Sofia Jaramillo worked in partnership with Visit Idaho to create this Travel Tip.

There it is once again, that feeling of surrender. Surrender to the unknown. It’s my first time traveling in a while, and it feels surprisingly refreshing. Once again, the unexpected turns of travel await us. I am at the mercy of the road gods. My good friend and talented photographer Elisabeth Brentano and I are on a road trip we’ve been planning for months. We are headed somewhere neither of us has been: fire lookouts in Northern Idaho.

woman standing outside a fire lookout looking at sunset
Enjoy the solitude of Northern Idaho’s fire lookouts. Photo credit: Sofia Jaramillo.

Our first stop is Surveyors Lookout in the Idaho Panhandle National Forest. We meet in Salmon, Idaho, and drive northwest for about six hours. This lookout is very accessible from the road, and as we drive higher up into the mountains, we are excited to check out this historic spot.

As we negotiate the bumpy forest road, the lookout slowly appears. It’s a 15′ by 15′ flat top structure, originally built in 1931. After we settle in, I sit for a moment on the catwalk that wraps around the lookout. It is so quiet it is almost unsettling. The only thing I hear is a wisp of wind through the surrounding trees and the scurrying of chipmunks rummaging through the brush below.

exterior of fire lookout during day
Surveyors Lookout near Avery. Photo credit: Sofia Jaramillo.

It’s a wild experience to be at eye level with the treetops. We are miles away from the nearest town, elevated 30 feet from the top of Surveyor’s Peak with breathtaking views of endless lush Idaho forests.

sunset over mountain peaks
Photo credit: Sofia Jaramillo.

A logbook sits on a round table in the center of the lookout. The first page of the book opens with a quote by U.S. Forest Service official, writer, and conservationist Arthur Carhart:

“Perhaps the rebuilding of the body and spirit is the greatest service derivable from our forests, for what worth are material things if we lose the character and quality of people that are the soul of America?”

photo of fire lookout and log book page
The log books found in the fire lookouts make for an interesting read. Photo credit: Sofia Jaramillo.

Inside, visitors have written about where to hike and other tips. A black bear named “Patches” is mentioned many times. It’s a bit unsettling to read as the sky darkens, but the bear’s stories are comical and I find the logbook hard to set down. One entry recounts the day Patches got into the outhouse. Later we laugh when we find his faded paw prints etched in excrement on the walls of the outhouse. While the stories were amusing, I admit we were a little concerned that Patches might climb up the stairs to make a cameo appearance in our tale.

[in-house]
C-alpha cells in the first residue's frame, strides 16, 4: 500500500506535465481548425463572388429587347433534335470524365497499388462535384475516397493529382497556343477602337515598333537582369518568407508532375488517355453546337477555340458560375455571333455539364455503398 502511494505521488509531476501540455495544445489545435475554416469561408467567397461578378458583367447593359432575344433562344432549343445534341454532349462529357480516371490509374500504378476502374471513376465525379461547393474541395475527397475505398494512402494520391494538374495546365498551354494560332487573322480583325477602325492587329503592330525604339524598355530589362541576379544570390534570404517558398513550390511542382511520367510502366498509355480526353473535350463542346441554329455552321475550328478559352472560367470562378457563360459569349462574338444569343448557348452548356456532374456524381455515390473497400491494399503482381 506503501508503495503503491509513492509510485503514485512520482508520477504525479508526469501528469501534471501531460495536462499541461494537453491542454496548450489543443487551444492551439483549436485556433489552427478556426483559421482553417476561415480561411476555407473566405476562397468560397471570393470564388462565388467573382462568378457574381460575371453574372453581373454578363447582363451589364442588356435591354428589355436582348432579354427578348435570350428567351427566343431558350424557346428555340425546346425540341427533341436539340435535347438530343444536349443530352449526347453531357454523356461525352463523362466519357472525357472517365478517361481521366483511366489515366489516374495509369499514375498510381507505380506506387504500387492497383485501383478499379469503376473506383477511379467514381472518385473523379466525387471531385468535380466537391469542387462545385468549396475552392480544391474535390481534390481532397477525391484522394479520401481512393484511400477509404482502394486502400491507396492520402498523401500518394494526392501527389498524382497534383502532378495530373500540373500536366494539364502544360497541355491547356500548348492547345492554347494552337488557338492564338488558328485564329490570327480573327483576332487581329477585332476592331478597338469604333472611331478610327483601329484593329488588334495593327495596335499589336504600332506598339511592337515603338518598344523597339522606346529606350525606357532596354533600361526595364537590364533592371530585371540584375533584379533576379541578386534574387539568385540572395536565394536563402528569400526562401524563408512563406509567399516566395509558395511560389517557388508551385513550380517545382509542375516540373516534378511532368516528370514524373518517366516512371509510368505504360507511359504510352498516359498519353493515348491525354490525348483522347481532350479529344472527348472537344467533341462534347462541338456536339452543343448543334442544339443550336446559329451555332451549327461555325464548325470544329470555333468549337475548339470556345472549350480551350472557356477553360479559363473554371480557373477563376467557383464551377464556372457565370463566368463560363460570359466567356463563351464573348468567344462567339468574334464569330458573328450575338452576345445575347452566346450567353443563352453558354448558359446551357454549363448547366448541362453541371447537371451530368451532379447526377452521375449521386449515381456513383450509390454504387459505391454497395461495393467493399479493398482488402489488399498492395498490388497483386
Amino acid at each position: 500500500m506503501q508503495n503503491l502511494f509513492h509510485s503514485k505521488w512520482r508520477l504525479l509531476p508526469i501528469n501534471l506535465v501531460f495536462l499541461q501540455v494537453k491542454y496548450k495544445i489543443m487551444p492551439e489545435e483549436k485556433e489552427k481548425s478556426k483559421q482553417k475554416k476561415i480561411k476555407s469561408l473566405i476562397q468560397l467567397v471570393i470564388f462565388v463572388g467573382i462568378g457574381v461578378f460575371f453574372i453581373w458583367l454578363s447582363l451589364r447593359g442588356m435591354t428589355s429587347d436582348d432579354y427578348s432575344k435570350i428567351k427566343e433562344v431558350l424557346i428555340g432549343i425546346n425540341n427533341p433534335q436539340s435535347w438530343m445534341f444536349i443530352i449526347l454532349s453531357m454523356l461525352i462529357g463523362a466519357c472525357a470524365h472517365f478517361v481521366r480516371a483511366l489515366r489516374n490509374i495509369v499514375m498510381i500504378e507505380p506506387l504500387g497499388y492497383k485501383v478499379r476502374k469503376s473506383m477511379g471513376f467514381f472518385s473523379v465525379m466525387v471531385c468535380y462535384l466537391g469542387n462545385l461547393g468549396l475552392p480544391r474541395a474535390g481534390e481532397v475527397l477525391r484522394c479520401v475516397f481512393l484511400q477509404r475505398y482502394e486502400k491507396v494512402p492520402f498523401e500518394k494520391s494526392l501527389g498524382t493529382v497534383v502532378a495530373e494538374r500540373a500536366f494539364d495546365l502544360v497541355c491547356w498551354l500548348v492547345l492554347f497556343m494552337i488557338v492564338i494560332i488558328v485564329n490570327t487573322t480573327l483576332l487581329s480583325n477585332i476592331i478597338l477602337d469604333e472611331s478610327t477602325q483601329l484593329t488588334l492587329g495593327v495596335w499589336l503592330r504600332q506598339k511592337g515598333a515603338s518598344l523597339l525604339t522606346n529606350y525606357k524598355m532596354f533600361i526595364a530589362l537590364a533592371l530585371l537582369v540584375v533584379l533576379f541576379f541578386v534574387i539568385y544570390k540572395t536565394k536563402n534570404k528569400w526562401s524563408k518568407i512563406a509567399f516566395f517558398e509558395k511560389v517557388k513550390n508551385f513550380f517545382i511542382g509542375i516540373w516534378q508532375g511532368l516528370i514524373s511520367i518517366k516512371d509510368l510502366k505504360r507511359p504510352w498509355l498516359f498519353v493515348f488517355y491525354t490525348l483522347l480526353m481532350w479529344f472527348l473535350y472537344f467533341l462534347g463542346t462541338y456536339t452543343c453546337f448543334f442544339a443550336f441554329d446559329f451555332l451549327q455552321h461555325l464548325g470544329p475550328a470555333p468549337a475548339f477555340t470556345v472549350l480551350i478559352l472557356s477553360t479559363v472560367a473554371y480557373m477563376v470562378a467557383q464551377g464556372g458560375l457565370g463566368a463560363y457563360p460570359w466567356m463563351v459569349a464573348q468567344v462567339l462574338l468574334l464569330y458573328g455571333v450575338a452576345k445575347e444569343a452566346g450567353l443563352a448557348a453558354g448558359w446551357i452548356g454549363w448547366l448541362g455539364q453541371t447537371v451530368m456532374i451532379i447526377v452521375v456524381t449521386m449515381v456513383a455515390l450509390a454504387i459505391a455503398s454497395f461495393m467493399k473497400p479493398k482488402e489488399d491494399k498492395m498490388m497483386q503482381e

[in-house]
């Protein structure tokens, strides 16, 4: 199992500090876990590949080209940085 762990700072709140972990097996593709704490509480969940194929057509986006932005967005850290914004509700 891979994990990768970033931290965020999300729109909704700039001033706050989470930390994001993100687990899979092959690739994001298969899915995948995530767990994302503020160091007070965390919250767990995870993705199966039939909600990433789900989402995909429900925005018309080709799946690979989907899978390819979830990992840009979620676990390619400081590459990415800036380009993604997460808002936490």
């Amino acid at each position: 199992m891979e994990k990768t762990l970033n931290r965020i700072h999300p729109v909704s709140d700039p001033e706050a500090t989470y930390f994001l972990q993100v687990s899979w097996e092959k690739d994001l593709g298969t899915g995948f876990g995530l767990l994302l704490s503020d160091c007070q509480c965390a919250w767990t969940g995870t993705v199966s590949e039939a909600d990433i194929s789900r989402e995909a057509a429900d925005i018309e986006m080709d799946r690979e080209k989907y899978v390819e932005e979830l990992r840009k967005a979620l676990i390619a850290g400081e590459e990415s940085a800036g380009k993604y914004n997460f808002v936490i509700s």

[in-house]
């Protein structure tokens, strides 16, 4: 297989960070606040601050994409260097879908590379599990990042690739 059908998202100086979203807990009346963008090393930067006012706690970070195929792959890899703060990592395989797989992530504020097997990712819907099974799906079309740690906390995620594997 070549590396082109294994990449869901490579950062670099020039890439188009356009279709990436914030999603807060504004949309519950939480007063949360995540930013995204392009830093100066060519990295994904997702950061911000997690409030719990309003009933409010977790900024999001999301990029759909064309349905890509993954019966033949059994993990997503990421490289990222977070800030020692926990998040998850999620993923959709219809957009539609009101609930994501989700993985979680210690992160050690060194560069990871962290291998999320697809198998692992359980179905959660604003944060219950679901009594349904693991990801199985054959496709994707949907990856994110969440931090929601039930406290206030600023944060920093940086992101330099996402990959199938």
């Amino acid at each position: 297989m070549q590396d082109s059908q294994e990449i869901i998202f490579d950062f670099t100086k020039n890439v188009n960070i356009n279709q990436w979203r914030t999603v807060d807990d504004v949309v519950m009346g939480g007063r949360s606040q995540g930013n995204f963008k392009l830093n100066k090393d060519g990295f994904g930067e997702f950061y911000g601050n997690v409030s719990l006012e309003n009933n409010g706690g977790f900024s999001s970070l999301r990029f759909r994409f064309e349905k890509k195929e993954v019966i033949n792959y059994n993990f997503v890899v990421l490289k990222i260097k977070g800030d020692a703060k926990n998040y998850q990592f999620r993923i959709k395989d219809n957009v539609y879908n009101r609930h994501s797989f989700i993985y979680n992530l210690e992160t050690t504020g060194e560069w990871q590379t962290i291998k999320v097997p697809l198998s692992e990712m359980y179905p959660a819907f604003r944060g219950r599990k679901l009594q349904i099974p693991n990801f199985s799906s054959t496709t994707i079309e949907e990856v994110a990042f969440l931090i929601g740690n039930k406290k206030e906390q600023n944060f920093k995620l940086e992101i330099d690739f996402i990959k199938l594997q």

The thought of Patches visiting us was enough to make us feel fully alive and awake at night, but it wasn’t a waste of time. The 360-degree view of stars around us and dark blue velvet night left me in awe. 

Our next stop is Arid Peak Lookout near Avery. From the 1930s to the 1970s, summer occupants watched for fires in the valley below sparked by the “Milwaukee Railroad” Line.

We follow a gradual three-mile trail to the lookout. Soon enough, we come to a clearing. In the middle stands an adorable 20-foot tall fire lookout. It’s smaller than Surveyor’s, but it’s recently been renovated. With a painted white exterior and green window trim, it’s a welcoming sight.

exterior of fire lookout with two women standing at base
Arid Peak Lookout near Avery. Photo credit: Sofia Jaramillo.

When we climb up the stairs, Elisabeth and I are awestruck by the views. It feels as if a green ocean of trees surrounds us. We are pleased to find out that the lookout has a trap door at the top of the stairs, preventing anything from entering from below. We quickly realize this lookout will provide a much different experience than previous nights.

woman climbing steps of fire lookout
Each fire lookout is unique. Photo credit: Sofia Jaramillo.

We unpack, make dinner, and sip some celebratory hot chocolate on the deck as daylight fades. We’ve made it! Small red and yellow finches descend to roost upon the treetops around us. Later I snuggle into my sleeping bag and look out the window. I watch the full moon disappear and reappear behind the dark moving clouds, in an almost hypnotic spell. The night sky is eerie, but the spirit of the forest is warm and comforting. Gusts of wind subtly sway the lookout, and the movement rocks me to sleep.

view of night ski from fire lookout deck
Evening views at Arid Peak. Photo credit: Sofia Jaramillo.

We end our trip with a few nights’ stay at Hill’s Resort which sits on the shore of Priest Lake. We check-in and head to our private cabin on the water. Elisabeth and I walk toward the sandy beach and throw some logs into a lakeside fire pit. The mountains across the lake turn purple as we start to toast marshmallows, and the moon rises on this peaceful night.

sandy beach with pine trees and view of lake
Relax on the shores of Priest Lake at Hill’s Resort. Photo credit: Sofia Jaramillo.

As the fire crackles and waves wash against the shore, I reflect on our adventure. While it’s refreshing to have hot showers and cozy beds in our cabin, I find myself missing our mountain top stays. With each lookout visit, our connection to the land and ourselves grew stronger. As Carhart stated, we felt an awakened sense of body and spirit, one that is easily found in the fire lookouts and forests of northern Idaho.

Ready to plan your own Idaho fire lookout adventures? Check out Elisabeth’s tips on booking these amazing locations.

Feature image credited to Sofia Jaramillo.

Sofia Jaramillo is an outdoor adventure and documentary photographer based in Victor, Idaho. A few of her clients include National Geographic, The North Face, and Outside Magazine. To see more of her work go to or follow her on Instagram.

Published on May 11, 2021